Dr. Van Voorhees: What factors influence the quality of medical care? Is medical knowledge the single most important factor?
Dr. Stratman: There are several factors that influence quality of medical care. The clinician does not necessarily have direct control over all of these factors. However, one of the things we learn is that medical knowledge, while important, is not the sole factor in defining the quality of medical care. In many cases, it’s not even the most important factor. Clinicians can certainly have gaps in knowledge. When these exist, the quality of care can suffer. Education can be planned to improve the medical knowledge of the clinician. That is the underlying purpose of MOC Component 2 (Self-Assessment): to identify our own medical knowledge gaps and then to grow our medical knowledge around issues pertinent to our practice. [pagebreak]
A second factor, though, is gaps in performance. This is very common in practice. This occurs when we know what to do, we have the knowledge, but we do not necessarily know the process to make this happen, or we do know the process but there are significant barriers to getting it done. Perhaps we do not have easy access to get our patient a sentinel lymph node biopsy. Perhaps we do not have access to a lab so we can order the latest tests that might be useful in diagnosing a patient’s problem. These are issues of process, not knowledge. In my experience in participating in quality improvement activities, I think process problems are far more common than knowledge problems, and these significantly impact subsequent quality of care.
Dr. Van Voorhees: Is there any evidence to suggest that the quality of care changes over time? If so, does it increase in the setting of greater experience, or decrease?
Dr. Stratman: This has not been studied in dermatology. There is evidence in other medical specialties that the quality of care delivered declines with years in practice. These findings were one of the strong influencing factors leading to the MOC movement. Newer physicians may perform higher on quality measures for a variety of reasons. It may be that they are more up-to-date on the latest standards of care or are more familiar with assessing and changing current practice habits through quality improvement activities, because these are more often integrated into training in the current era.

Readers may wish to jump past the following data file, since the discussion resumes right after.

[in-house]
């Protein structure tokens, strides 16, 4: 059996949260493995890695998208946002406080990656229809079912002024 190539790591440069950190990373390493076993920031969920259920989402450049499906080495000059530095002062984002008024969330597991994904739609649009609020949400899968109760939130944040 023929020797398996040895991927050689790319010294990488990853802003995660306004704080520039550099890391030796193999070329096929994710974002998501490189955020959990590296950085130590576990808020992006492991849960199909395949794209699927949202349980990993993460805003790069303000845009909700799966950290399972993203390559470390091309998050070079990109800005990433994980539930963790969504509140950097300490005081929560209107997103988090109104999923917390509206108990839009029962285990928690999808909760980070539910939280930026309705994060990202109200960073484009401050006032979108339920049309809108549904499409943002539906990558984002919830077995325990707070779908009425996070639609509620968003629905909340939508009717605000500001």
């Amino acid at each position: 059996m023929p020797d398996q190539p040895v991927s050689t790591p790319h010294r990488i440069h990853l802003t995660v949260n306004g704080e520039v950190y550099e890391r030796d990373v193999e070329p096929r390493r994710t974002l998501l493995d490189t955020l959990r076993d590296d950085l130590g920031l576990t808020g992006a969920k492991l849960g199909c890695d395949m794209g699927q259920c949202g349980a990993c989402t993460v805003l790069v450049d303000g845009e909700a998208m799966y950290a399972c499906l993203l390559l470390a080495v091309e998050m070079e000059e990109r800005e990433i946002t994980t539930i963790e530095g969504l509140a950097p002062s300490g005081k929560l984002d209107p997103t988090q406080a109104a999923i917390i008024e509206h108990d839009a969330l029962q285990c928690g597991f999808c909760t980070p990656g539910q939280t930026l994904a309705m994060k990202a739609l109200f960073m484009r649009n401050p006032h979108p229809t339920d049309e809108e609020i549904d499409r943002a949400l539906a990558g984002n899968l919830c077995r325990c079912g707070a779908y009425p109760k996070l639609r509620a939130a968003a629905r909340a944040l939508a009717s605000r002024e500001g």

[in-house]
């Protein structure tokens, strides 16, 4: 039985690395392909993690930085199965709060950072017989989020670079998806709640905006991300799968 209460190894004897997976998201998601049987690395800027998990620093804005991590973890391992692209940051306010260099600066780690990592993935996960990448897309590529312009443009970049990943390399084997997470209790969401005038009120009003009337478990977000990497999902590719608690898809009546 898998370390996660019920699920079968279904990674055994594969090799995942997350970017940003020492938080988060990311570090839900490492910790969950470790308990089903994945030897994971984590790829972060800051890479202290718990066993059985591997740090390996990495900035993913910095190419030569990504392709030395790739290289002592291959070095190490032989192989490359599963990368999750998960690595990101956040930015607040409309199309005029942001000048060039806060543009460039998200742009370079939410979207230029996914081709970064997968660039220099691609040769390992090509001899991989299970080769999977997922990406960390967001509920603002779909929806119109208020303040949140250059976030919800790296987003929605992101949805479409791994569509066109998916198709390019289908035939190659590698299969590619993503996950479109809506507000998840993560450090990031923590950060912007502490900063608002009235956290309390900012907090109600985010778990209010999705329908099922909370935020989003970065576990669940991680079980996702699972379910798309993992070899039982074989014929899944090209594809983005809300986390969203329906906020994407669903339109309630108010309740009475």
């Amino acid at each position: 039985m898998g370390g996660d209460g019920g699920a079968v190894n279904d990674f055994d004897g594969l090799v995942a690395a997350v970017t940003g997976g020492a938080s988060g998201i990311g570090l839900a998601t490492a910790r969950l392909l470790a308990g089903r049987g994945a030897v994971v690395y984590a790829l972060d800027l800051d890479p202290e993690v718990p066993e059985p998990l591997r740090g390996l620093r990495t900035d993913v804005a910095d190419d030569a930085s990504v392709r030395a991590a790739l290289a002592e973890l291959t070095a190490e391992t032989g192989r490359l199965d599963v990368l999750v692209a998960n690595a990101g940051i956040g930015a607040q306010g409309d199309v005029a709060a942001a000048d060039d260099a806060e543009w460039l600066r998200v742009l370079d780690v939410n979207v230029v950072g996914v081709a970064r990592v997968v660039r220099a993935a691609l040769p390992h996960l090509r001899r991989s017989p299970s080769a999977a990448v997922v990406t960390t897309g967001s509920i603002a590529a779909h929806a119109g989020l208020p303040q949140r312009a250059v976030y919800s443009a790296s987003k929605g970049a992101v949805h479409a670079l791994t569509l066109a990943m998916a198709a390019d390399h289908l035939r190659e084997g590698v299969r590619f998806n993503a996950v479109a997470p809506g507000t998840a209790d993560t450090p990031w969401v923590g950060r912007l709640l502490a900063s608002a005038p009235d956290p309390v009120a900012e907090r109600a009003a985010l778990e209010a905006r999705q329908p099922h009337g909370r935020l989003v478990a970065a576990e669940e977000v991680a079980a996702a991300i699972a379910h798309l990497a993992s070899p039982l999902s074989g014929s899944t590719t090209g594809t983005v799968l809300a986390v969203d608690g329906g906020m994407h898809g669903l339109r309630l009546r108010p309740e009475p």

Dr. Van Voorhees: What was wrong with the traditional CME-based learning? Why do you feel that this was not so successful? Were we simply not paying attention?
Dr. Stratman: There is strong evidence that traditional CME, during which audience members attend education sessions and passively watch PowerPoint presentations, does not result in the learners taking that information and integrating it into the care they provide patients. Also, as mentioned earlier, many of the care gaps in our practices have nothing to do with medical knowledge deficits; instead, they are process problems, which traditional CME activities rarely impact. [pagebreak]
The American Academy of Dermatology is taking steps to break out of the traditional CME-based learning by hosting sessions that are more case-based and that utilize audience response systems to make the audience more engaged by providing clinical scenarios that make the audience think on the spot, “What would I do in this situation?” For learning to be meaningful, studies in adult education show that the learners need to see the relevance and be able to connect that learning to their own patient care context. That is not to say that lecture-based learning has no value, because it is an excellent way to close knowledge gaps, when they exist. For the other types of gaps, more active learning will best impact the individuals participating.